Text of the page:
Refugees wait to cross the Greece-Macedonia border on Sept. 10. (Sakis Mitrolidis/AFP/Getty Images)

Thousands more refugees filled choke points across Europe on Thursday as overwhelmed leaders tried to rally support for a resettlement plan that even its backers acknowledge is not enough to handle the crush.

“One could also say a drop in the ocean that won’t solve everything,” German Vice Chancellor Sigmar Gabriel told Parliament as he outlined the proposal to spread 160,000 refugees across nearly two dozen countries.

In Washington, President Obama has directed the government to prepare to accept at least 10,000 Syrian refugees next fiscal year, the White House said Thursday. Press secretary Josh Earnest told reporters that the numbers to be taken in during fiscal 2016, which starts Oct. 1, represent a “significant scaling up” of U.S. commitments.

The European Union plan, unveiled Wednesday by a top E.U. official, seeks to distribute the share of the unprecedented waves of asylum seekers — many from Syria and Iraq who are seeking havens under the generous social programs in countries such as Sweden and Germany, where Chancellor Angela Merkel was seen taking selfies with migrants.

But the proposal has met stiff resistance in some countries along the migrants’ route from the Mediterranean Sea to Western Europe. This discord reflects widening rifts that have tested European views over humanitarian outreach, cultural diversity and open-border policies.

Similarly, Obama’s plan promptly ran into opposition on Capitol Hill. Michael McCaul (R-Tex.), House Homeland Security Committee chairman, said the Islamic State wants to “sneak operatives into the West” disguised as refugees, and he warned that the United States’ vetting capability is insufficient. “It is heart-wrenching to watch innocent Syrians fleeing the violence in their country, and we can do more to help,” he said in a statement. “But the best way to solve this crisis is at the source.”

Officials in Hungary, the scene of major confrontations between authorities and refugees, said at a news conference Thursday that they plan to make crossing the border illegal and to dispatch the military to enforce the law by the end of the month. They also proposed improving facilities and expanding the number of camps near the border where migrants register for asylum.

On Wednesday, police in Hungary detained a record 3,321 migrants, according to local reports, and more than 42,000 are projected to cross the border over the next 10 days.

About 3,700 more poured into Austria, where the state railway suspended service to and from Hungary because of a “massive overload,” causing some confusion in Budapest, where masses of migrants lined up for hours waiting to board a train.

In Greece, an additional 2,500 migrants were ferried from the island of Lesbos to the mainland for processing. To the north, refu­gee crowds massed along the Macedonia border in a driving rain.

In Denmark, police backed off blockades and allowed refugees to walk through the country to get to Sweden, which has a more-accommodating policy toward refugees.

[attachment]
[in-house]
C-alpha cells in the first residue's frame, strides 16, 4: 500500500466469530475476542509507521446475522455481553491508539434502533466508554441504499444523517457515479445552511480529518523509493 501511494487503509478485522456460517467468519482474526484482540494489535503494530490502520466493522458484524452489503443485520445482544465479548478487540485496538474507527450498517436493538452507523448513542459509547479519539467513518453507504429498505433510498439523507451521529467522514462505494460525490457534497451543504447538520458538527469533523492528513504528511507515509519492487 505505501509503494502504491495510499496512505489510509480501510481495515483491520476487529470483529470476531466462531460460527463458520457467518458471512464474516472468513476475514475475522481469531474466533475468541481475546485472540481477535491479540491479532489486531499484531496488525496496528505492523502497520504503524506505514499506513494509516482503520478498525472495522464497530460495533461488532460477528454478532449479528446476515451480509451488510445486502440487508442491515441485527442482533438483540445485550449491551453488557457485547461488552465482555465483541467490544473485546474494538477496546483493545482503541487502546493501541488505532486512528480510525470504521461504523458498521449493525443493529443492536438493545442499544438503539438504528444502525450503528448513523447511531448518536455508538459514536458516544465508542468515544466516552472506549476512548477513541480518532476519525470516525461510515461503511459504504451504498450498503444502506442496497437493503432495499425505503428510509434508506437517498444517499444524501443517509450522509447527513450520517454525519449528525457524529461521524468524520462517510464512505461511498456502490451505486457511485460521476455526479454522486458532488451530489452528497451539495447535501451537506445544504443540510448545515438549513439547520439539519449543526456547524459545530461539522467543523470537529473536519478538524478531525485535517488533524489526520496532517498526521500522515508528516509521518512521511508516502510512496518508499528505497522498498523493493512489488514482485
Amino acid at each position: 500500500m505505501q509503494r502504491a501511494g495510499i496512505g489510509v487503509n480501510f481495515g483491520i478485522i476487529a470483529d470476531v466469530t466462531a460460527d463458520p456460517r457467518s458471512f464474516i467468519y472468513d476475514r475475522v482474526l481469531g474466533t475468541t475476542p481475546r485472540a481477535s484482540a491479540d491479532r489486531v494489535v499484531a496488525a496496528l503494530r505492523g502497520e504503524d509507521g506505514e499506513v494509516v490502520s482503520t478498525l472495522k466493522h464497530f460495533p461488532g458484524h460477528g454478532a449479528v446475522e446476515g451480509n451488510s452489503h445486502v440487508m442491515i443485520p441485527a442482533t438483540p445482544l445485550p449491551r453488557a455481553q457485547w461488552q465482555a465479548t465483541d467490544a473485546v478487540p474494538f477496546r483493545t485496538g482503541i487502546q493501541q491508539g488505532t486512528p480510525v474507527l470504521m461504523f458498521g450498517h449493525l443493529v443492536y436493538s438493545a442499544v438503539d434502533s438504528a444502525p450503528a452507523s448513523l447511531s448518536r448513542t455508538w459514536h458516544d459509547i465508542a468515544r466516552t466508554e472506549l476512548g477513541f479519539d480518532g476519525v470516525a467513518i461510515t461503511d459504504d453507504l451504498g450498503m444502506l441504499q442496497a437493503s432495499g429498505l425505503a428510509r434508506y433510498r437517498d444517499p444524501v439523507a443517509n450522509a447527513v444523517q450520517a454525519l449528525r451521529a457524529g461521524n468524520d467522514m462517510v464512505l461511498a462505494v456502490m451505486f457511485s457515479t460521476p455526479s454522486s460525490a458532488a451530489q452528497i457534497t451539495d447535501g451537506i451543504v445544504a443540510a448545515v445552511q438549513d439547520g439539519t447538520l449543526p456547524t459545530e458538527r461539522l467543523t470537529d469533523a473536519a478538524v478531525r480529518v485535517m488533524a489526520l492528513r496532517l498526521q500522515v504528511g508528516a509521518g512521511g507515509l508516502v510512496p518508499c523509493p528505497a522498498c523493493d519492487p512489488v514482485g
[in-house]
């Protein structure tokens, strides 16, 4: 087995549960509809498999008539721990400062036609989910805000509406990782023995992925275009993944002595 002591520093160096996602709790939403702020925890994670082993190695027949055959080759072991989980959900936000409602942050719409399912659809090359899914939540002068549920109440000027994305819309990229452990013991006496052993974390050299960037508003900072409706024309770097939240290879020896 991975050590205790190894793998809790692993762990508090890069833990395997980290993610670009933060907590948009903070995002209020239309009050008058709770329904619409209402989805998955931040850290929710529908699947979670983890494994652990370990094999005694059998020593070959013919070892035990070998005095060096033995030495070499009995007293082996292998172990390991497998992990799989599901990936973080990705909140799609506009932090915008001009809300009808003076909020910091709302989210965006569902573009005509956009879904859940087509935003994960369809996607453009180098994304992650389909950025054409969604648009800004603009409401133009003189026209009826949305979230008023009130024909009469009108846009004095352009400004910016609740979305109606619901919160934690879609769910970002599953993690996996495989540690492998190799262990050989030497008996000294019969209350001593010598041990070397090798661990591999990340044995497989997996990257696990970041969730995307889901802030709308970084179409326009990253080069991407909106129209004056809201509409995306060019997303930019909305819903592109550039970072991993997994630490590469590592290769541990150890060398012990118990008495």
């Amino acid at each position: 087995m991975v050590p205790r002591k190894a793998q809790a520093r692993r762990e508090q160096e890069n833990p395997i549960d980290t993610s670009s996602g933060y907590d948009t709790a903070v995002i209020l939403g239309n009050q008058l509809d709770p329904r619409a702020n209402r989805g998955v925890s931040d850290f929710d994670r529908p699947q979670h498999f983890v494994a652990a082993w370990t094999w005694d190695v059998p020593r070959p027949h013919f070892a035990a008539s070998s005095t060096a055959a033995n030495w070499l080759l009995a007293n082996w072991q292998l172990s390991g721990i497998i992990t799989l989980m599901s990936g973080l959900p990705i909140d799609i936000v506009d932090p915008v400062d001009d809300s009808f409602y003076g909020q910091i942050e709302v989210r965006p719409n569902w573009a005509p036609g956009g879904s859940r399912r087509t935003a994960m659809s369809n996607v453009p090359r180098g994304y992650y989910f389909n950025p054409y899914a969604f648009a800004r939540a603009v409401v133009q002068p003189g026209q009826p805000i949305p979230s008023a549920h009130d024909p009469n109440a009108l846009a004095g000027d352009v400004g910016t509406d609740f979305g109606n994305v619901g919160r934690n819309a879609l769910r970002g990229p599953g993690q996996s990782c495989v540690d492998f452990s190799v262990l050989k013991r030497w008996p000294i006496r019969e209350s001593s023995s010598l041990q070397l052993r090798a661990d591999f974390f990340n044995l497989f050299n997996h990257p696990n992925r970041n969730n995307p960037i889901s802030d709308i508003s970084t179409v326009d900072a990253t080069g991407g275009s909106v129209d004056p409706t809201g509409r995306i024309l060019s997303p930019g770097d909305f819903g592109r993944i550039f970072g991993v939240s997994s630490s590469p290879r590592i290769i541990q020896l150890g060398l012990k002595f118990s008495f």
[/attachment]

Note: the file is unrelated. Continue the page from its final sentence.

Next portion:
Polish Prime Minister Ewa Kopacz said her country is willing to accept more refugees, even if that brings additional economic strain.

“Accepting migrants escaping to save their lives is our duty,” she said.

Meanwhile, debate began in the Dutch parliament Thursday about whether the Netherlands should accept the E.U. resettlement plan. Geert Wilders, leader of the far-right opposition, started the session by warning of an “Islamic invasion of Europe, of the Netherlands.”

“Masses of young men in their 20s with beards singing ‘Allahu Akbar’ across Europe,” he said. “It’s an invasion that threatens our prosperity, our security, our culture and identity.”

In a rare acknowledgment of the exodus by the Islamic State, its English-language magazine Dabiq published the widely circulated photo of the body of 3-year-old Aylan Kurdi along with a warning to parents that taking their children to the West was a “dangerous major sin.” The image of the drowned Syrian boy’s body on a beach in Turkey has helped focus international attention on the refu­gees’ plight.

Still, migrants continued to stream into the Keleti train station in Budapest, where their lines were cordoned off as they awaited a trip to uncertain destinations. Police stood outside the train platform, blocking migrants who attempted to board trains traveling to Vienna.

“I don’t know where I’m going. Munich, maybe?” said Majd, 27, who declined to give his last name to protect his family in Syria.

Many had paid smugglers between 200 and 600 euros (about $225 and $675) to transfer them from the Hungarian border to the Keleti station, where volunteers gave out free train tickets. As he waited, Majd said, a man yelled to him, “I hope they catch you!” Meanwhile, a woman from Sweden scoured the crowd and handed out free strollers to mothers carrying small children.

The debates preface the challenges that lie ahead for the E.U. redistribution plan, which requires the assent of all of the countries in the bloc. The proposal also would allow countries to postpone taking in refugees for as long as a year if they had “justified and objective reasons” for doing so, such as a natural disaster, according to a document released after European Commission President Jean-Claude Juncker announced the plan Wednesday. Those nations would pay a fine instead of taking in refugees. It will be discussed among state officials Monday.

In Germany, Merkel called on other European nations to agree to Juncker’s plan.

“If Europe fails on the question of refugees, it will waste a fundamental impulse of a united Europe,” Merkel told lawmakers in a speech in Berlin. Europe needs a “binding agreement,” she said.

Brian Murphy and William Branigin in Washington contributed to this report.

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Today's coverage from Post correspondents around the world